Louise Lief

Universities race to safeguard government data under Trump

Columbia Journalism Review


IN AN ERA when Trump administration officials label unwelcome tidings as fake news,  endorse “alternative facts,” and favor conspiracy theories, many see another looming threat. They fear federal data may become the next casualty of a post-truth world.

The Trump administration’s early actions have sounded the alarm. First there was the dispute with the National Park Service over the inauguration crowd size. Then, the USDA removed animal welfare information from its website. There have been other disputes about statistics, such as the President’s false claim that the current US murder rate is the highest it’s been in 47 years. Given the Administration’s skepticism of climate science, its dim view of government regulations, and its proposed budget cuts, many suspect data may become the enemy in the administration’s effort to “deconstruct the administrative state.”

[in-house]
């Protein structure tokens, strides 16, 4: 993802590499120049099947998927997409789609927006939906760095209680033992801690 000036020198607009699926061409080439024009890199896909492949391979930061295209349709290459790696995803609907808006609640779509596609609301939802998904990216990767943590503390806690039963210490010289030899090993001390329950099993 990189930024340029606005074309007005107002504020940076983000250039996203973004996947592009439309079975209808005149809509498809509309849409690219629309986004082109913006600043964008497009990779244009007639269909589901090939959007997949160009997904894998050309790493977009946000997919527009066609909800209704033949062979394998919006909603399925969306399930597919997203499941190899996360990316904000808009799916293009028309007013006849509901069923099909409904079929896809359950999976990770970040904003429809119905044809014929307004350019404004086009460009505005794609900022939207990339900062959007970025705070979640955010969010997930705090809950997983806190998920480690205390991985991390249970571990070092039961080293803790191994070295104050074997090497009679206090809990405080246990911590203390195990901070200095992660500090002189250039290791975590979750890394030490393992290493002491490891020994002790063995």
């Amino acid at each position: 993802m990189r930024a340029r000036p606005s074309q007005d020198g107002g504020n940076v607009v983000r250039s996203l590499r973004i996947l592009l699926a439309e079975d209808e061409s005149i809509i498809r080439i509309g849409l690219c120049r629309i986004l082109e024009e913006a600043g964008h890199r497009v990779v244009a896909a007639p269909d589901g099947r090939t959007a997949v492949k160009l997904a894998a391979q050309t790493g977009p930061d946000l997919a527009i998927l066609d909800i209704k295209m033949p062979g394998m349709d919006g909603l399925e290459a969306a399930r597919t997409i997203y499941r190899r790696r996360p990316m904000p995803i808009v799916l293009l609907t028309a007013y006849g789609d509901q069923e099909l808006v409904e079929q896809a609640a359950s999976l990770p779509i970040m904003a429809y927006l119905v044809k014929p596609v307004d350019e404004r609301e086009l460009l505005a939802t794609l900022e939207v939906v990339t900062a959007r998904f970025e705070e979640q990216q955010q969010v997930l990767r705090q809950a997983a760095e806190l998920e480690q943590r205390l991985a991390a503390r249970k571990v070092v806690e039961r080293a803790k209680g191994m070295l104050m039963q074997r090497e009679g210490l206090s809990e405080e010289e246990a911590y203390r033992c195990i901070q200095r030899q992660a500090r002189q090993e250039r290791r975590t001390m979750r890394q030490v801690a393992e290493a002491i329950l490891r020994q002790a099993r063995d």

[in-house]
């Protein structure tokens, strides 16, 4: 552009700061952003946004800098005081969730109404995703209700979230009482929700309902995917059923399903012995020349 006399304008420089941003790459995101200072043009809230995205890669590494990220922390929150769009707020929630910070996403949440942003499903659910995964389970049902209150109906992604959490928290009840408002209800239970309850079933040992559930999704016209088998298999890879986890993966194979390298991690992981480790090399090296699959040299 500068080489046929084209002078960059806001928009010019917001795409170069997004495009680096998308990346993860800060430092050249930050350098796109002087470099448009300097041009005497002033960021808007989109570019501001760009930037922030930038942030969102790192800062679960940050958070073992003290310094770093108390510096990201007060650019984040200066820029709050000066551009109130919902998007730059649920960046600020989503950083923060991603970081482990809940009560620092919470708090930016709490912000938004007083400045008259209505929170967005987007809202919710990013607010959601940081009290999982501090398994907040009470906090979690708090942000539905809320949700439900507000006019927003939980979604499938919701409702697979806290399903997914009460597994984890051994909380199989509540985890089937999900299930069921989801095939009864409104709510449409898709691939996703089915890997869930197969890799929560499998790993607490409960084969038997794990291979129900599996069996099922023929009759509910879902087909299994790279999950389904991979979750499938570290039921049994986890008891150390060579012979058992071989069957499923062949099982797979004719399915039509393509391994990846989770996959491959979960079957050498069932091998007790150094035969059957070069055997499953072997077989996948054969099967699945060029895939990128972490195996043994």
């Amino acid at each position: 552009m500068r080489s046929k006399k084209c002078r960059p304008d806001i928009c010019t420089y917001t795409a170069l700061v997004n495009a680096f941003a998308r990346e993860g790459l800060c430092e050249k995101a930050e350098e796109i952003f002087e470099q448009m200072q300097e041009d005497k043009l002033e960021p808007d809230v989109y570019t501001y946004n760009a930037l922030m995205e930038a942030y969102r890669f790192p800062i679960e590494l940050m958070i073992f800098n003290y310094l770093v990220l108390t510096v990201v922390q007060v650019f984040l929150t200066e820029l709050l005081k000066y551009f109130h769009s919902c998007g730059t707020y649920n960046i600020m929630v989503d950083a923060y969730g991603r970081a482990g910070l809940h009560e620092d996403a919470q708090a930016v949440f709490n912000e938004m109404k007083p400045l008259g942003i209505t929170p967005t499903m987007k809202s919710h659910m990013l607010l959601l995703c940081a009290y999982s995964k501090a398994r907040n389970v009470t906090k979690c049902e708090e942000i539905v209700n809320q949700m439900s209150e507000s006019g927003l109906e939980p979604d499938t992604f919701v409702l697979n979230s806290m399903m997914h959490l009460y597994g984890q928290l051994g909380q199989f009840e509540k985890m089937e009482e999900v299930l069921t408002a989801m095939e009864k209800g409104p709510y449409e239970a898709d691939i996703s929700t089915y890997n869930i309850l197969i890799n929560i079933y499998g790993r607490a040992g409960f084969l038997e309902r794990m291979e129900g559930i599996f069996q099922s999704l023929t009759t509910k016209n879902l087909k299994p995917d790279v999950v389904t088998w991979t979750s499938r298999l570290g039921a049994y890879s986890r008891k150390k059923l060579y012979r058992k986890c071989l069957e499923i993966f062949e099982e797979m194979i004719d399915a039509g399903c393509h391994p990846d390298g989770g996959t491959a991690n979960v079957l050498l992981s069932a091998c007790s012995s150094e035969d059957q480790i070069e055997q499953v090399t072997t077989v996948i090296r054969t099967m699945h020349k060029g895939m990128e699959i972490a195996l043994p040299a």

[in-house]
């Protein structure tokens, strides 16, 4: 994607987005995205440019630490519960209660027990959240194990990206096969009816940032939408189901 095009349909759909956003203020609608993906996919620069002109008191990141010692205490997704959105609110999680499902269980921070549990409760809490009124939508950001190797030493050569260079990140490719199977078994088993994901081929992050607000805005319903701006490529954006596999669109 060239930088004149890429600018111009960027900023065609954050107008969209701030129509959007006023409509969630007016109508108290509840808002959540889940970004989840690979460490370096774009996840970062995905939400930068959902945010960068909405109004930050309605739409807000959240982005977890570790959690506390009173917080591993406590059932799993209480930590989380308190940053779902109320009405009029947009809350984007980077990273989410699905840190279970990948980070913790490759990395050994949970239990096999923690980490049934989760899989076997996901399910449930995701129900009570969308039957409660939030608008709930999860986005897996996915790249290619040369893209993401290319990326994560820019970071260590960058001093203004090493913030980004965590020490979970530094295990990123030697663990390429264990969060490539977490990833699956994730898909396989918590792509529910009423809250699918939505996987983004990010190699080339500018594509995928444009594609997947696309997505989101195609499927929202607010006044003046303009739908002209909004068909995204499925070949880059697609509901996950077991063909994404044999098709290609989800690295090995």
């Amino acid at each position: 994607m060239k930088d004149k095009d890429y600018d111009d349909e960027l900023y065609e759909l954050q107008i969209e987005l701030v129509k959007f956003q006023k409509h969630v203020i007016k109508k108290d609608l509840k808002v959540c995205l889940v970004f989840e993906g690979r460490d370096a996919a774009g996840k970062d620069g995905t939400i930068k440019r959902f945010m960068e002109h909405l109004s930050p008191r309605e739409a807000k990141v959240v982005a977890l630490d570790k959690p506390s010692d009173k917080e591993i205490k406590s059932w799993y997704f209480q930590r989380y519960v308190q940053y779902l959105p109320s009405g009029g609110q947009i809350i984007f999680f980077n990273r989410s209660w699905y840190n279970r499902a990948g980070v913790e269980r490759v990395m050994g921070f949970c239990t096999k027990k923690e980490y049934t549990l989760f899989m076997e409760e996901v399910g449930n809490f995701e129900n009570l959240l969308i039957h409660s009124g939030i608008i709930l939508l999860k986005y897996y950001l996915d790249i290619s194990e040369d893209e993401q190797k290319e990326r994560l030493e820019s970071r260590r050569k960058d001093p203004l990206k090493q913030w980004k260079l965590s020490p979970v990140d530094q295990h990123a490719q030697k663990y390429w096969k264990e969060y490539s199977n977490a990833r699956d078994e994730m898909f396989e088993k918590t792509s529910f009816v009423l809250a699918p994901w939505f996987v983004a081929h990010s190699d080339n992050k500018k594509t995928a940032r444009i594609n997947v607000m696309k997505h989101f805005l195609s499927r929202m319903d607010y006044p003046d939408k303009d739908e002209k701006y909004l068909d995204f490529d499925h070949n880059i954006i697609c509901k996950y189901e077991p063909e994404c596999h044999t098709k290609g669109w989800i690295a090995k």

The nation’s colleges and universities aren’t taking any chances. Data is their stock-in-trade, and they know how vulnerable it can be. Fearing worst-case scenarios where original data disappears, they are spearheading a remarkable, self-organized movement to safeguard and protect federal data.

Read more at Columbia Journalism Review.

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